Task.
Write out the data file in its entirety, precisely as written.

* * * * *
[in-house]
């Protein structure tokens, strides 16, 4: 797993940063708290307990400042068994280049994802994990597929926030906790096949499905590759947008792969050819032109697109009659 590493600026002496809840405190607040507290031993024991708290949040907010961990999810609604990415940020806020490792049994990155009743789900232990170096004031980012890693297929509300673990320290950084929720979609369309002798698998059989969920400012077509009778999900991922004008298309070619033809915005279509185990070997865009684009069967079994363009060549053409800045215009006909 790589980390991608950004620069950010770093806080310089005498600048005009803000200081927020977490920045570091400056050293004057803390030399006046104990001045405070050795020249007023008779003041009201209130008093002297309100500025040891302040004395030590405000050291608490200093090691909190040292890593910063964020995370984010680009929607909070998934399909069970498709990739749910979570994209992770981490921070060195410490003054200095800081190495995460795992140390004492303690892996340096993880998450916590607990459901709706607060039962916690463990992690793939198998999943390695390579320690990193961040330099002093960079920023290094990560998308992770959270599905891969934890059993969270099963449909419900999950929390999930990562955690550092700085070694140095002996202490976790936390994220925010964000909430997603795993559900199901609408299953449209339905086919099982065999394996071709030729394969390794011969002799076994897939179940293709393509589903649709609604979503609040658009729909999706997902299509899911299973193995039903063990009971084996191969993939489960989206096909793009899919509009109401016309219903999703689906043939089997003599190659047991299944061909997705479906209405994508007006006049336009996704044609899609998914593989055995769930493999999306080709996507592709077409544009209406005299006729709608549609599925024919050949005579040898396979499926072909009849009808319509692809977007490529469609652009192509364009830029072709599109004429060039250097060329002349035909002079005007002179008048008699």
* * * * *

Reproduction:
[in-house]
């Protein structure tokens, strides 16, 4: 797993940063708290307990400042068994280049994802994990597929926030906790096949499905590759947008792969050819032109697109009659 590493600026002496809840405190607040507290031993024991708290949040907010961990999810609604990415940020806020490792049994990155009743789900232990170096004031980012890693297929509300673990320290950084929720979609369309002798698998059989969920400012077509009778999900991922004008298309070619033809915005279509185990070997865009684009069967079994363009060549053409800045215009006909 790589980390991608950004620069950010770093806080310089005498600048005009803000200081927020977490920045570091400056050293004057803390030399006046104990001045405070050795020249007023008779003041009201209130008093002297309100500025040891302040004395030590405000050291608490200093090691909190040292890593910063964020995370984010680009929607909070998934399909069970498709990739749910979570994209992770981490921070060195410490003054200095800081190495995460795992140390004492303690892996340096993880998450916590607990459901709706607060039962916690463990992690793939198998999943390695390579320690990193961040330099002093960079920023290094990560998308992770959270599905891969934890059993969270099963449909419900999950929390999930990562955690550092700085070694140095002996202490976790936390994220925010964000909430997603795993559900199901609408299953449209339905086919099982065999394996071709030729394969390794011969002799076994897939179940293709393509589903649709609604979503609040658009729909999706997902299509899911299973193995039903063990009971084996191969993939489960989206096909793009899919509009109401016309219903999703689906043939089997003599190659047991299944061909997705479906209405994508007006006049336009996704044609899609998914593989055995769930493999999306080709996507592709077409544009209406005299006729709608549609599925024919050949005579040898396979499926072909009849009808319509692809977007490529469609652009192509364009830029072709599109004429060039250097060329002349035909002079005007002179008048008699």